The master acts without doing anything, and teaches without saying anything.
Things arise, and she lets them come. Things disappear, and she lets them go.
She has, but doesn’t possess; acts, but doesn’t expect.
When her work is done, she forgets it. That is why it lasts forever.

Some Daoist Principles ~

In China there are Daoist temples and rituals. In popular Daoism, the gods of ancient Chinese mythology are revered. Yet in the view of some scholars, Daoism has never fit the mold of a unified religion. Many people prefer to study or follow Daoist philosophy apart from the religious trappings of popular Daoism.

Would you like to live like a Daoist master? Here are some Daoist principles to keep in mind: Wealth does not enrich the spirit. Glorification of wealth, power, and beauty lead to crime, envy, and shame. Self-interest and self-importance are vain and self-destructive, but the one who has simple needs will find them fulfilled.

The truly wise make little of their own wisdom – for the more they know, the more they realize how little they know.

It is wise to repay kindness with kindness, and to repay evil with kindness. Victory in war is not glorious and not to be celebrated. Victory stems from devastation, so it is to be mourned.

The use of force stems from stupidity. Force leads to counter-force. The harder you try, the more resistance you will create. But the more you act in harmony with the universe, the more you will achieve, and with less effort.

The so-called “feminine” qualities of flexibility and suppleness are superior to the so-called “masculine” qualities of strength and rigidity.

If you can live by these principles, you will be well on your way toward being a Daoist master.

How the Master leads ~

After a depressing political year, a campaign season full of bragging and insulting, of accusations, bigotry, homophobia, islamophobia, and misogyny, maybe you are wondering how Daoism might relate to the new realities of the coming presidential administration. Here are a few thoughts. Daoism says that leaders should be humble, and not put on a big display of grandeur. If a ruler tries to force things, the ruler will create a counter-force.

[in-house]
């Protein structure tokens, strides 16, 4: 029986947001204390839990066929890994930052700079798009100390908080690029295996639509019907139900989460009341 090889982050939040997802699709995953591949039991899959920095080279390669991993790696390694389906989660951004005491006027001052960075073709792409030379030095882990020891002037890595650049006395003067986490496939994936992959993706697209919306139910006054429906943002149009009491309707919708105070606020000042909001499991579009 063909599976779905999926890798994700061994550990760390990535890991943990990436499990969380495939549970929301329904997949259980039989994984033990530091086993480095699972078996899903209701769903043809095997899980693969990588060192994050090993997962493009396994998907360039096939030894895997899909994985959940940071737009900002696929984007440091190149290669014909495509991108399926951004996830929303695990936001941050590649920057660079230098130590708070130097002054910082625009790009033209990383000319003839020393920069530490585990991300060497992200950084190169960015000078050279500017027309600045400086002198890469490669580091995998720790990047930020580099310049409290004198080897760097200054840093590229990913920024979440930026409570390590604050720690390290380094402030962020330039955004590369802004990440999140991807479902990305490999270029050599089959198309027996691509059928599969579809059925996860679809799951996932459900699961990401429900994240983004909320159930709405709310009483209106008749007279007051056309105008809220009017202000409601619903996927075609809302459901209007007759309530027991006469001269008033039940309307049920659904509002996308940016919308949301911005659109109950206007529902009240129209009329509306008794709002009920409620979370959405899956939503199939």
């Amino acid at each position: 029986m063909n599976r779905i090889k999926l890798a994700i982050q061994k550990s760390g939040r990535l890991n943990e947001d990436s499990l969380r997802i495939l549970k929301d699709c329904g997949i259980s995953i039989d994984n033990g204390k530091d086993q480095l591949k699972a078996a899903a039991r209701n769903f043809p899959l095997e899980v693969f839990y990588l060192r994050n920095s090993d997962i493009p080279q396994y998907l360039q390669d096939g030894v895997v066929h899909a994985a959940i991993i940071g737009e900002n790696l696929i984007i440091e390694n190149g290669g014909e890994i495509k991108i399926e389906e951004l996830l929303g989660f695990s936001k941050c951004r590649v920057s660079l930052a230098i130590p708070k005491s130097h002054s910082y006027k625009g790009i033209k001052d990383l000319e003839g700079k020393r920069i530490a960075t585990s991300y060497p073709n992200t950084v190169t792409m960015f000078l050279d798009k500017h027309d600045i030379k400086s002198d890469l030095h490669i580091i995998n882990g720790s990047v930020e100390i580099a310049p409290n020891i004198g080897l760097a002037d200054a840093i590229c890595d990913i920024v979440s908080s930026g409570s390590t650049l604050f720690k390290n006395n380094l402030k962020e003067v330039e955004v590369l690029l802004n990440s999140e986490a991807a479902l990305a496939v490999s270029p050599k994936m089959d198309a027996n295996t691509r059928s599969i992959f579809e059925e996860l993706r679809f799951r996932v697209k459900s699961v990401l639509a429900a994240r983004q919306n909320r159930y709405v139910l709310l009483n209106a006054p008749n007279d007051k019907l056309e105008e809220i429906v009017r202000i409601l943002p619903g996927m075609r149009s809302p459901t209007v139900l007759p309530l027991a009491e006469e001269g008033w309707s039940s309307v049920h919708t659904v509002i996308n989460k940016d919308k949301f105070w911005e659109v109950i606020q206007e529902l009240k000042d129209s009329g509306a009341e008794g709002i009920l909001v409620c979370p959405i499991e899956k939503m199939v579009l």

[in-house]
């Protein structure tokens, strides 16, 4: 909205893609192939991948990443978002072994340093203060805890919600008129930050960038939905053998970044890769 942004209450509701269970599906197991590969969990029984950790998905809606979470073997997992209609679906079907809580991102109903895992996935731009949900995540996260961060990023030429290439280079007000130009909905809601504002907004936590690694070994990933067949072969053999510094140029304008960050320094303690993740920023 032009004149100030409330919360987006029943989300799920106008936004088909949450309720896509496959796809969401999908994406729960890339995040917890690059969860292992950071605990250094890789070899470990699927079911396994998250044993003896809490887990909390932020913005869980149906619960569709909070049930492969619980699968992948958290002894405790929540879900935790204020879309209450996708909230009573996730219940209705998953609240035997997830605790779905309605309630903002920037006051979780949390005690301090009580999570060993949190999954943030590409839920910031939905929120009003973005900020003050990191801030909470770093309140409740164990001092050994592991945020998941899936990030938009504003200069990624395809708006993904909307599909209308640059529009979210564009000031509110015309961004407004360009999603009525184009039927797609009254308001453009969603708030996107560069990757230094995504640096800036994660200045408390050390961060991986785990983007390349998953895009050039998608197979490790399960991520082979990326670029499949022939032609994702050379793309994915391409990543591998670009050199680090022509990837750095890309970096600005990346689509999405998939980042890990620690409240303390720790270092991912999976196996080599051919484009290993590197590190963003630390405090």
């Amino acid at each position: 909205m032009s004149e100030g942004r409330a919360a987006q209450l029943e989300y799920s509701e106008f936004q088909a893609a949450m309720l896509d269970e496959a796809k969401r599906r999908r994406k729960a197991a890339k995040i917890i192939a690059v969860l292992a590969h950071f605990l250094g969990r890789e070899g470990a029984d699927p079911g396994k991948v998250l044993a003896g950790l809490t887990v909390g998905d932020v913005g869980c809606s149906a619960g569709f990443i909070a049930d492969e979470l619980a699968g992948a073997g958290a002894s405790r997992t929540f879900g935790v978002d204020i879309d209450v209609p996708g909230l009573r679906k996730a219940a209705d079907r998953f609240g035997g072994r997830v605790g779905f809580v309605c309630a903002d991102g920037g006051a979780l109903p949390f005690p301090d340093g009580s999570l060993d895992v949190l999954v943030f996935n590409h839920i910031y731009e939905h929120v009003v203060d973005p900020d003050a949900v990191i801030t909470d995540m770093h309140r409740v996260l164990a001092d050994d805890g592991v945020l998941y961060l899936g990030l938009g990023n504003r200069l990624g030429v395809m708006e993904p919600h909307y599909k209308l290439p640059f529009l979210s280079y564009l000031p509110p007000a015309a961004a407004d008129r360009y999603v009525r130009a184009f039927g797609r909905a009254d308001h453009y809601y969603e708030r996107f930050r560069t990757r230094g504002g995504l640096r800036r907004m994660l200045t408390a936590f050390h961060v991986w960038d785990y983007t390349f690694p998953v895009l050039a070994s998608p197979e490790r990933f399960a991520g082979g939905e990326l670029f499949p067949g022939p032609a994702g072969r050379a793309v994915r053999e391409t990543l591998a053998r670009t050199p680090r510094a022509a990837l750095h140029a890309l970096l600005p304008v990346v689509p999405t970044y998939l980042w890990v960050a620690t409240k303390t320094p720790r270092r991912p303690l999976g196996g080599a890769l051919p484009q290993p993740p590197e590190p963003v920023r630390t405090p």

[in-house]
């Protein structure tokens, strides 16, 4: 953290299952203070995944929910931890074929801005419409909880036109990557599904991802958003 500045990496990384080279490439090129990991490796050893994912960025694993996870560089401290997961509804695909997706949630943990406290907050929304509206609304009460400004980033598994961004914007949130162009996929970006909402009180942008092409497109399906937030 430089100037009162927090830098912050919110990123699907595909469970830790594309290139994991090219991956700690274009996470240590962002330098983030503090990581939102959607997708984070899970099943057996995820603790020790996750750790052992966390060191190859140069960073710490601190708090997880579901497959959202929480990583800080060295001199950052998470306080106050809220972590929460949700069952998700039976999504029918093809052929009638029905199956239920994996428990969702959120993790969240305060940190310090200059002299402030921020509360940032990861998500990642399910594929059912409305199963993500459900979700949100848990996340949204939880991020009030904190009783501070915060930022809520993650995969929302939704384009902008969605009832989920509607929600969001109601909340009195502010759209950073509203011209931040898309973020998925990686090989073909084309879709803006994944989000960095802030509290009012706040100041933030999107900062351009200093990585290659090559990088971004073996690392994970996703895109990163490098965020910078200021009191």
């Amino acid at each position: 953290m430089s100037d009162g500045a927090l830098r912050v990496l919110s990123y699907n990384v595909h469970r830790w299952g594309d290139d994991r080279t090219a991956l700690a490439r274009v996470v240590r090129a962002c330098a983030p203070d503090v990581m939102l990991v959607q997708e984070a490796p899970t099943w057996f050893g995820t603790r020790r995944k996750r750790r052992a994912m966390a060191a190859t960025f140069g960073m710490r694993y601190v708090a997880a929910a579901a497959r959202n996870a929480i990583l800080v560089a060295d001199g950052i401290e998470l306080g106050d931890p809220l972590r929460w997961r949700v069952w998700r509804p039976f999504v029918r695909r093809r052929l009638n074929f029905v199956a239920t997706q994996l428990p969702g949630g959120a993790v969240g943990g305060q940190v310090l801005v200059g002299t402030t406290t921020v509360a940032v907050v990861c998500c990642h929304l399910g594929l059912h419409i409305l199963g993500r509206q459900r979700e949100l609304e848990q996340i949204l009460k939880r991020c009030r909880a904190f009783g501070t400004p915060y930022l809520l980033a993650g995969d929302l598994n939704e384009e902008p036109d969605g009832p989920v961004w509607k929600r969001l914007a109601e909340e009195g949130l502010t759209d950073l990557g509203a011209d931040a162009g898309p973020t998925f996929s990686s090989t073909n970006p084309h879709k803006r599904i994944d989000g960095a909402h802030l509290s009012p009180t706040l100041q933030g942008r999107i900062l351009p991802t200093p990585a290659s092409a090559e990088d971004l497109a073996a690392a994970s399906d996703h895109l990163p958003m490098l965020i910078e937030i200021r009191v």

When governing the people, the best ruler is one who has such a light touch that the people hardly notice he exists. The second-best ruler is one who is loved. The next is one who is feared. The worst is one who is despised. If the ruler doesn’t trust the people, he will make them into people who are untrustworthy (Dao de Jing saying #17).

How do we deal with a ruler who is feared or despised? We need to be like the cork on the water, that doesn’t fight the superior power of the river, but flows with it over and around the rocks, and bounces back up every time it is pushed under. The Dao de Jing says, “Empty your mind of all thoughts; let your heart be at peace. Watch the turmoil of beings, but contemplate their return. … immersed in the wonder of the Dao, you can deal with whatever life brings you.”

“The soft overcomes the hard, the gentle overcomes the rigid… Therefore the Master remains serene in the midst of sorrow. Evil cannot enter his heart. Because he has given up helping, he is people’s greatest help. This is a true paradox.” (saying #78)

In other words, be soft like water. Water appears to be something you could easily overpower. However, it’s so flexible that when you push it away, it flows right back again, finding its own level. Whatever barricades you put up, with the passage of time, drip drip drip, one way or another, water always returns. When you stay soft and surpass the hard, you too will be indestructible.

The stereotypes of rigid, dominant, and hard aren’t the attributes of strength after all. Give up interfering; but like water, flow everywhere there’s an opening. Try patience rather than trying to rigidly control. Trust your innately gentle yet persistent self; soften your hard edges by being more tolerant of differing opinions. Interfere less, and substitute listening for directing and telling. And in that way the soft overcomes the hard, and the weak overcomes the strong. By not forcing, by not dominating, the Master leads.